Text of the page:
A Histological Study on Tissue Responses to Titanium Implantation in Rat Maxilla: The Process of Epithelial Regeneration and Bone Reaction

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Abstract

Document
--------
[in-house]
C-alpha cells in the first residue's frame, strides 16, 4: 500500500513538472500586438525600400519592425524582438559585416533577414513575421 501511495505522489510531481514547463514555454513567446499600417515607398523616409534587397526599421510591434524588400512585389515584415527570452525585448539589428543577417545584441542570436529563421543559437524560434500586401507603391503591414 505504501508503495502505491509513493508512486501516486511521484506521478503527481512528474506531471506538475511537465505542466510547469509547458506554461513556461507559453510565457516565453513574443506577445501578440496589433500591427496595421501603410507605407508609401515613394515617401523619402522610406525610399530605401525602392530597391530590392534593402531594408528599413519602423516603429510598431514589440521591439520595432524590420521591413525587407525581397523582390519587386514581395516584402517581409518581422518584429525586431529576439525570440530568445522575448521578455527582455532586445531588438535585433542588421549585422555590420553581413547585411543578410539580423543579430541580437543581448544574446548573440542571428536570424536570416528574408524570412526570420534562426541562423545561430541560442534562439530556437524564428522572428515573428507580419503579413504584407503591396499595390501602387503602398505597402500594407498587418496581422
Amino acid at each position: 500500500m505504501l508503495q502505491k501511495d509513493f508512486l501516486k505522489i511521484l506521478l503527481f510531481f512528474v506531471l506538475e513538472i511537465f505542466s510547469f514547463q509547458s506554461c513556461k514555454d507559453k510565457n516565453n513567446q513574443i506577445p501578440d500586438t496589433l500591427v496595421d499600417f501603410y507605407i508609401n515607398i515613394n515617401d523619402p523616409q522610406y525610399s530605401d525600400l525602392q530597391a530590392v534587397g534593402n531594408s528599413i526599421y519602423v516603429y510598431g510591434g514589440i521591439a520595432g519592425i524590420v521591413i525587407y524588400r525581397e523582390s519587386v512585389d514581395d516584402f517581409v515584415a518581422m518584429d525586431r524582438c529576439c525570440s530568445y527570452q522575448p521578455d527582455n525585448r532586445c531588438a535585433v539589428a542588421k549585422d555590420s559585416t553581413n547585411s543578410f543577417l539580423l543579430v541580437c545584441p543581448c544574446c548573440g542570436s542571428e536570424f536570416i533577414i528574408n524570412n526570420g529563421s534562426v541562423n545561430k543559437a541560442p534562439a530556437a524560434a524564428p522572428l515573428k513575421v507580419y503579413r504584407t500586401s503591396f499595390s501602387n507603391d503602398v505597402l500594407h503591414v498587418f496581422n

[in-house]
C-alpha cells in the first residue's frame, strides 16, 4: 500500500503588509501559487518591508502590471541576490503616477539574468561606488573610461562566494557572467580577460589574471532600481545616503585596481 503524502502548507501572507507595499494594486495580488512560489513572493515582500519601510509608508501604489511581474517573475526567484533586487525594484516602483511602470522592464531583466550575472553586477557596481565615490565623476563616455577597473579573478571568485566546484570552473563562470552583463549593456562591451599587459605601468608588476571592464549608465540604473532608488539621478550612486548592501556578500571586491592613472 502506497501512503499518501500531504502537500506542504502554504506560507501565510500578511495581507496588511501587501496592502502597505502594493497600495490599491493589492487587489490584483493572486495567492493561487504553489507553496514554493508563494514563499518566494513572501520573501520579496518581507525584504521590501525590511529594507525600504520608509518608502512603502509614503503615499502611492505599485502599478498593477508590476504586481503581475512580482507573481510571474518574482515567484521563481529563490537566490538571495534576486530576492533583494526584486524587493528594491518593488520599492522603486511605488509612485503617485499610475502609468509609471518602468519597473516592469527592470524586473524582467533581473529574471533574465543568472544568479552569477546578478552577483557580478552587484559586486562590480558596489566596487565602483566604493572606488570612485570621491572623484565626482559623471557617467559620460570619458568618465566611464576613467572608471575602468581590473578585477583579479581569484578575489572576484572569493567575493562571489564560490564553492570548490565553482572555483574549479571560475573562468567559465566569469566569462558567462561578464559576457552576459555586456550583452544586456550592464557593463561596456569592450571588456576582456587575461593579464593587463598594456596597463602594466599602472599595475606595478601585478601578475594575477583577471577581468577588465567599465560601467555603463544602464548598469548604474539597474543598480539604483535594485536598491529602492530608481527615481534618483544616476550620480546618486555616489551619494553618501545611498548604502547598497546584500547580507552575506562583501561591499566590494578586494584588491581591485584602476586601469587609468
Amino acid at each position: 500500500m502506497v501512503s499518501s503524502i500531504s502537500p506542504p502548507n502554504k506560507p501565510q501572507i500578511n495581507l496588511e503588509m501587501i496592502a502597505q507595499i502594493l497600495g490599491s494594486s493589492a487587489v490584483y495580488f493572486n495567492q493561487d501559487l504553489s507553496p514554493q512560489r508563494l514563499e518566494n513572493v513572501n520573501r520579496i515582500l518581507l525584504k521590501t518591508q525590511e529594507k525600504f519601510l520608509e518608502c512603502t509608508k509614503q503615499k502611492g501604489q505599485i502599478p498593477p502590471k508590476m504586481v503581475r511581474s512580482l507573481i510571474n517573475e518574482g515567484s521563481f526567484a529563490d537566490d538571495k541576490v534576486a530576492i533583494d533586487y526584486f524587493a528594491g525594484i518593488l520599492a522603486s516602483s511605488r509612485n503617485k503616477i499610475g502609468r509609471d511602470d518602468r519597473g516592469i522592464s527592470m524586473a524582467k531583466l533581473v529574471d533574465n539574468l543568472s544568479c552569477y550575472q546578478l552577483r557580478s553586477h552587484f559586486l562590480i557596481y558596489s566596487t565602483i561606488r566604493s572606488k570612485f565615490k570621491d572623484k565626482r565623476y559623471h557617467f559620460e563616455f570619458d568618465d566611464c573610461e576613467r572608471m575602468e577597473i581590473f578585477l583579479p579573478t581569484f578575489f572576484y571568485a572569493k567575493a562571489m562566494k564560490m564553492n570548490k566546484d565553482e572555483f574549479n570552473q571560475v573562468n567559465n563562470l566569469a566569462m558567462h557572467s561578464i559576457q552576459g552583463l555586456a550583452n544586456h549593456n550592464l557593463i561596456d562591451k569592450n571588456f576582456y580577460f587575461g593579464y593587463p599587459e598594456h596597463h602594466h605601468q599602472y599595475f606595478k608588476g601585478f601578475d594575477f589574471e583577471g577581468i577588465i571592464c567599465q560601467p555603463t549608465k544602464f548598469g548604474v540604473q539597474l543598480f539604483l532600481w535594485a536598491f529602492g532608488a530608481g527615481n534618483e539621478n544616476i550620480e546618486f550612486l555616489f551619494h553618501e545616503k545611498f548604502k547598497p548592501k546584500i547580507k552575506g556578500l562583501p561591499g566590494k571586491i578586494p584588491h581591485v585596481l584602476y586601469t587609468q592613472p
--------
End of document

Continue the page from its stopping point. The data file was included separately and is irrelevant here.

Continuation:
The present study aimed to establish a titanium implantation model using rat maxillae as well as demonstrate the chronological tissue responses to implantation. Pure titanium implants were inserted, in the upper first molar extraction sites of Wistar rats 1 month after tooth extraction. The animals were sacrificed at 1 to 30 days postimplantation, and prepared tissue specimens were processed for light microscopy. The removal of implants from tissue blocks was done using 2 methods: mechanical removal or a cryofracture technique. In the early stages, peri-implant tissues showed severe damage to the oral epithelium and collagen bundles with significant inflammatory cell infiltration. The peri-implant epithelium grew apically along the implant by 10 days postimplantation, and regenerated to show a similar feature of junctional epithelium seen in normal rats at 15 days postimplantation, at which time no signs of inflammation were observed. The regenerated collagen bundles in the connective tissue were arranged circumferentially to the implants in the horizontal sections. New bone formation first appeared around the implants at 5 days postimplantation, covering the entire perimeter of implants by 30 days postimplantation. Scanning electron microscopic observations of the surface texture of the removed implants suggest the probability of an adhesive mechanism between the implants and the peri-implant epithelium and/or the alveolar bone. These findings indicate that this experimental model is useful for detailed analysis of peri-implant tissue because of its easy implantation procedure. J Periodontol 1998;69:485–495.

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